Medication Monday: Lamotrigine

Welcome to the last Medication Monday for August! I’m so glad you decided to drop in and check out this week’s installment of Medication Monday, the weekly series that examine some of the mental health medications currently available on the market. As I remind readers every week however, it is not meant as a substitute for medical advice, merely a brief informative guide to help others understand some of the medications currently available. This week we are talking about the medication lamotrigine (Lamictal).

Lamotrigine interacts with the brain and is approved for bipolar patients as well as those with certain seizure disorders. According to research published by the National Institute of Health, lamotrigine can be a good alternative to, or compliment to, lithium as a first-line treatment for bipolar disorder without triggering manic moods. As I’ve noted several times before, certain antidepressants can trigger manic moods in bipolar patient, so it is important to know how a given medication interacts with bipolar disorder as opposed to major depressive disorder.

However, lamotrigine does have some side effects users should know about. These include dizziness, drowsiness, headache, vomiting, or upset stomach. In rare cases, lamotrigine can also cause a life threatening rash from Stevens-Johnson Syndrome, serious immune responses that may impact the liver and blood, and an increased risk of suicidal thoughts. Because of the Stevens-Johnson syndrome, extra risk exists for pediatric patients, and lamotrigine is not recommended for patients under two. Patients should let their doctors know immediately if they experience unusual bleeding or bruising, chills, confusion, drowsiness, fever, headache, muscle pains, nausea, vomiting, a stiff neck, rash, or unusual sensitivity to light.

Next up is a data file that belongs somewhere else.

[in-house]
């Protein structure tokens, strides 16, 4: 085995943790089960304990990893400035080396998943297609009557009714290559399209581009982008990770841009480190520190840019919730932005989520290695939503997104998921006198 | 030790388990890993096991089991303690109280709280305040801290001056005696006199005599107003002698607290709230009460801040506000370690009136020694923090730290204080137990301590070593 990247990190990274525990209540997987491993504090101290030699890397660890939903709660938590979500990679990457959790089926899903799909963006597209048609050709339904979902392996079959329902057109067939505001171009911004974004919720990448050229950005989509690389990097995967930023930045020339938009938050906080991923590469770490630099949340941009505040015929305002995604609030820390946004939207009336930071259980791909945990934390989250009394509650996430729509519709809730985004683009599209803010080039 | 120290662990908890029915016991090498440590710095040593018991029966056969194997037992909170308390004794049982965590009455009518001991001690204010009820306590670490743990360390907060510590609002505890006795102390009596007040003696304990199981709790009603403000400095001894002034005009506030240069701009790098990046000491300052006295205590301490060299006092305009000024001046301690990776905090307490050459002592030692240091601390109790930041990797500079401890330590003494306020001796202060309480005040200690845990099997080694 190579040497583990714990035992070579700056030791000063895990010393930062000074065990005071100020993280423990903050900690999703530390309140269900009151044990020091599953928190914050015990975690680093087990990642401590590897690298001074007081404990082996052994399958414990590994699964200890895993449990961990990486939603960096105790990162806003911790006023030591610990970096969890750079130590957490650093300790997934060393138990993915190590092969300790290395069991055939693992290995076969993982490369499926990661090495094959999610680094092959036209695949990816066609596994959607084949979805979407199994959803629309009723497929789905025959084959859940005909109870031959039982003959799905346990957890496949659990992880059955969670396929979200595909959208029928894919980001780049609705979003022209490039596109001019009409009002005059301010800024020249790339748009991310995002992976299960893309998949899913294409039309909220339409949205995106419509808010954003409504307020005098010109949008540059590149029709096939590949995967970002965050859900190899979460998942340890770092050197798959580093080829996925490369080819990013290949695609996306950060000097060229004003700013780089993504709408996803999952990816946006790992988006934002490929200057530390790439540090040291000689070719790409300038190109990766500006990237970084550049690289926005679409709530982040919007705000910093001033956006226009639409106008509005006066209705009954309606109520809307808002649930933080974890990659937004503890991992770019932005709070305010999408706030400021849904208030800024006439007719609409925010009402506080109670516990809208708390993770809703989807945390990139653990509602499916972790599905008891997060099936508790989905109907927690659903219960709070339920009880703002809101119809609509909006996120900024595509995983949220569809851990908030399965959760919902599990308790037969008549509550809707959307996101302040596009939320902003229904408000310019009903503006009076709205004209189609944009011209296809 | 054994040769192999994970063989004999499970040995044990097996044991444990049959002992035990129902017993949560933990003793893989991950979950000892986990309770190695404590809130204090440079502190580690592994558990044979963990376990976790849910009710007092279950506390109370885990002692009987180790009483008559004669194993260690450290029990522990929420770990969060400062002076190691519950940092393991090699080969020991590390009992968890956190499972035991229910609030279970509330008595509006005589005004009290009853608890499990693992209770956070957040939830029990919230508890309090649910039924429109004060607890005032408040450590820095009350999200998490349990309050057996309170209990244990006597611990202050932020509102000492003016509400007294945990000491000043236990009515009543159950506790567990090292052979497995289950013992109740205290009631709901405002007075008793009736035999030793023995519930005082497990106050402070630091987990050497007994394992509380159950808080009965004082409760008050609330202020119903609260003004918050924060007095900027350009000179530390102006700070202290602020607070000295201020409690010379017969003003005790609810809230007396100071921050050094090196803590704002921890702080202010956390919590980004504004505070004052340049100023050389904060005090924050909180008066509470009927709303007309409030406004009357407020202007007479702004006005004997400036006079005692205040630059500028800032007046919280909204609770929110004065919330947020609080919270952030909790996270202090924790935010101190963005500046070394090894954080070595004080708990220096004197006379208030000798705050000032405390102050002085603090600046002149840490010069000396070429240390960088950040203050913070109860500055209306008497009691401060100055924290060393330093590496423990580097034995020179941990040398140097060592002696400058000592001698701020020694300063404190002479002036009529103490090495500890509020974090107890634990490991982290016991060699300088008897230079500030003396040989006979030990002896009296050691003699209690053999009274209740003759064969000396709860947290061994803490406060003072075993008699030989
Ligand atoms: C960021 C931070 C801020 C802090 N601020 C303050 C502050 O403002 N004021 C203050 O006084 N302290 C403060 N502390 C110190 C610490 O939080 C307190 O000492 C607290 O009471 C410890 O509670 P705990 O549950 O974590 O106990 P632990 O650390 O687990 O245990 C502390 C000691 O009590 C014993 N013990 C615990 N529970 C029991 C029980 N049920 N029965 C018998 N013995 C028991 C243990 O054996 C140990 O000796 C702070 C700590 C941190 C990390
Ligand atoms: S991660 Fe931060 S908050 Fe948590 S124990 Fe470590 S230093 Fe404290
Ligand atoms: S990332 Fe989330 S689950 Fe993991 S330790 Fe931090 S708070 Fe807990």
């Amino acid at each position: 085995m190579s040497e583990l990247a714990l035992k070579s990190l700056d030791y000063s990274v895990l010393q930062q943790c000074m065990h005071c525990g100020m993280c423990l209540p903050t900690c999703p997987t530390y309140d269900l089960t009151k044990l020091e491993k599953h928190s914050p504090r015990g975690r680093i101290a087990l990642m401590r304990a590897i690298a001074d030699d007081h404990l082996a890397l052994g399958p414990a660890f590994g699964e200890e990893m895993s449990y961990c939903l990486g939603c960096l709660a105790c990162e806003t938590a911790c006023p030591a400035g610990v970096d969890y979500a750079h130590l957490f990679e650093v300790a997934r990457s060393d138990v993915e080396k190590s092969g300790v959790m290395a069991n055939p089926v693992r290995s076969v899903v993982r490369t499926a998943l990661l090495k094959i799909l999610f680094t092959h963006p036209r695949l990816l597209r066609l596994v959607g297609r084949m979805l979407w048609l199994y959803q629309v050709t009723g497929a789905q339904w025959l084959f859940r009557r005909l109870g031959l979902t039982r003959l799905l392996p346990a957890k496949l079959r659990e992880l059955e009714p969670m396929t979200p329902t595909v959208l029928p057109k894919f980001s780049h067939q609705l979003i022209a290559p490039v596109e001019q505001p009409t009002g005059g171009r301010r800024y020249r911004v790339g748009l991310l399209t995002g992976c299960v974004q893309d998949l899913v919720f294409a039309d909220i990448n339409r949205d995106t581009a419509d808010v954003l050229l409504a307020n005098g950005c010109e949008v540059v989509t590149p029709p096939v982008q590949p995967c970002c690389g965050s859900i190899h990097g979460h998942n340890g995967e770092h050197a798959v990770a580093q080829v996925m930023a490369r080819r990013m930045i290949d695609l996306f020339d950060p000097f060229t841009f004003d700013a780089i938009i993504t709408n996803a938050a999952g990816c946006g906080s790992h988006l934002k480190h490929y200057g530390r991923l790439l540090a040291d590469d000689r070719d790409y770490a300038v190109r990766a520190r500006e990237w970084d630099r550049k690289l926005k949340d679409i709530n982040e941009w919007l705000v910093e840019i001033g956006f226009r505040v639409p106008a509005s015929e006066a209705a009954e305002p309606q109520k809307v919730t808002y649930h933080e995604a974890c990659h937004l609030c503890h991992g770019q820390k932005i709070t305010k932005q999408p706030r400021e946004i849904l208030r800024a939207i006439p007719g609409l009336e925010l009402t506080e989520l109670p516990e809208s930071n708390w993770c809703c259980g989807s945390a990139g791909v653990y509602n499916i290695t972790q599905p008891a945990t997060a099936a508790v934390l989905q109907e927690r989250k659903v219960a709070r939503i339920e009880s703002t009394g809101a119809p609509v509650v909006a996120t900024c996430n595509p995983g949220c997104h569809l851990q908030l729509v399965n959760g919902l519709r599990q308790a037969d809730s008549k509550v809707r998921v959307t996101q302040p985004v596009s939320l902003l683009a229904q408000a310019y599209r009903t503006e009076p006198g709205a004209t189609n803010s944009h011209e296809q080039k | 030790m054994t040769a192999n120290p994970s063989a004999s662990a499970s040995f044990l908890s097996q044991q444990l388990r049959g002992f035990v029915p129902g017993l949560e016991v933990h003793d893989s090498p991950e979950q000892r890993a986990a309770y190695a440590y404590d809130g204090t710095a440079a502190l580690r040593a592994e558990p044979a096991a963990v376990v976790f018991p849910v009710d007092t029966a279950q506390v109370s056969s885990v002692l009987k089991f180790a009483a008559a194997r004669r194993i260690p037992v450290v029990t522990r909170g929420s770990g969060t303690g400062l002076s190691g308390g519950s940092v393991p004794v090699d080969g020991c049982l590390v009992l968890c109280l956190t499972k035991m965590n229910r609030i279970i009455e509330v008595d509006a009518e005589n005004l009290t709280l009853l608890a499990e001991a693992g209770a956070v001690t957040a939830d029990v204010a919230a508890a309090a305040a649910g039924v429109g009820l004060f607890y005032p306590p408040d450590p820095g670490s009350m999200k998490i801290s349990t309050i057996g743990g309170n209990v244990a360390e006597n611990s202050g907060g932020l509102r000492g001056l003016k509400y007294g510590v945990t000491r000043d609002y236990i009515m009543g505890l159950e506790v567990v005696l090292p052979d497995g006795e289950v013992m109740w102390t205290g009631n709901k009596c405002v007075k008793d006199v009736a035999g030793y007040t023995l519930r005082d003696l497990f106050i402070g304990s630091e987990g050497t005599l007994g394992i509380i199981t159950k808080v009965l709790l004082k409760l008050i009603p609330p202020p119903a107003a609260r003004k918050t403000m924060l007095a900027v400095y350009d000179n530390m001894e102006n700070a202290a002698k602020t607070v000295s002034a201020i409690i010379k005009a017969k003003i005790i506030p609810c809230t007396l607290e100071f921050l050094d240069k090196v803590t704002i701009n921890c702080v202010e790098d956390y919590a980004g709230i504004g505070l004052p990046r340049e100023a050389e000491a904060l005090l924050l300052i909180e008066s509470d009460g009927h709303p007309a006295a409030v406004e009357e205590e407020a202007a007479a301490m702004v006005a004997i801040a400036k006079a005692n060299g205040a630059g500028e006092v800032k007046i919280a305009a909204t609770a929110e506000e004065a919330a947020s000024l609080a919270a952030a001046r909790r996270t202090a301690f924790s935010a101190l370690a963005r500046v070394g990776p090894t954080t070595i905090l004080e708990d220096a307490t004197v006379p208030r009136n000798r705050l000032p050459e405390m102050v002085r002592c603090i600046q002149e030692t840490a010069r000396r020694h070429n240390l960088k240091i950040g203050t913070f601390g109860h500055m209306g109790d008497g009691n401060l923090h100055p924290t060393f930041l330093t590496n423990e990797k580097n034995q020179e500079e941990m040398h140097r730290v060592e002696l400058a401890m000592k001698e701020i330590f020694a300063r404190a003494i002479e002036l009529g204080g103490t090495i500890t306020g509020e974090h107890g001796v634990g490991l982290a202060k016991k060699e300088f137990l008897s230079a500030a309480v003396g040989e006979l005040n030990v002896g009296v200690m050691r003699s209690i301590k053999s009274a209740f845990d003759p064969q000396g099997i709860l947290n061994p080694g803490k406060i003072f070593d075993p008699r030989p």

However, I will also say that while it is important to know about all the potential side effects, you will not necessarily get all of the side effects. And your doctor or psychopharmacologist will have prescribed this medication because they believe the benefit would be greater than the possible side effect. That said, you should not hesitate to discuss any and all of your concerns with your medical provider.

It is also important to discuss other medications you are currently taking with your doctor. Lamotrigine is known to interact with depakote, other anti-convulsants, birth control pills, rifampin, and ritonavir. It is also known to increase the levels and effects of clozapine.

Lastly, I want to put all that medical mumbo-jumbo aside and say as someone who takes mental health medication myself, that it does help, the side effects are manageable, and I wish I hadn’t let the stigma prevent me from adding medication for my tool box for so long. Mental health medication really does help, and I hope this post has helped you.

Until next time, be well.

Additional sources: WebMD – Lamictal and NAMI – Types of Medication – Lamotrigine

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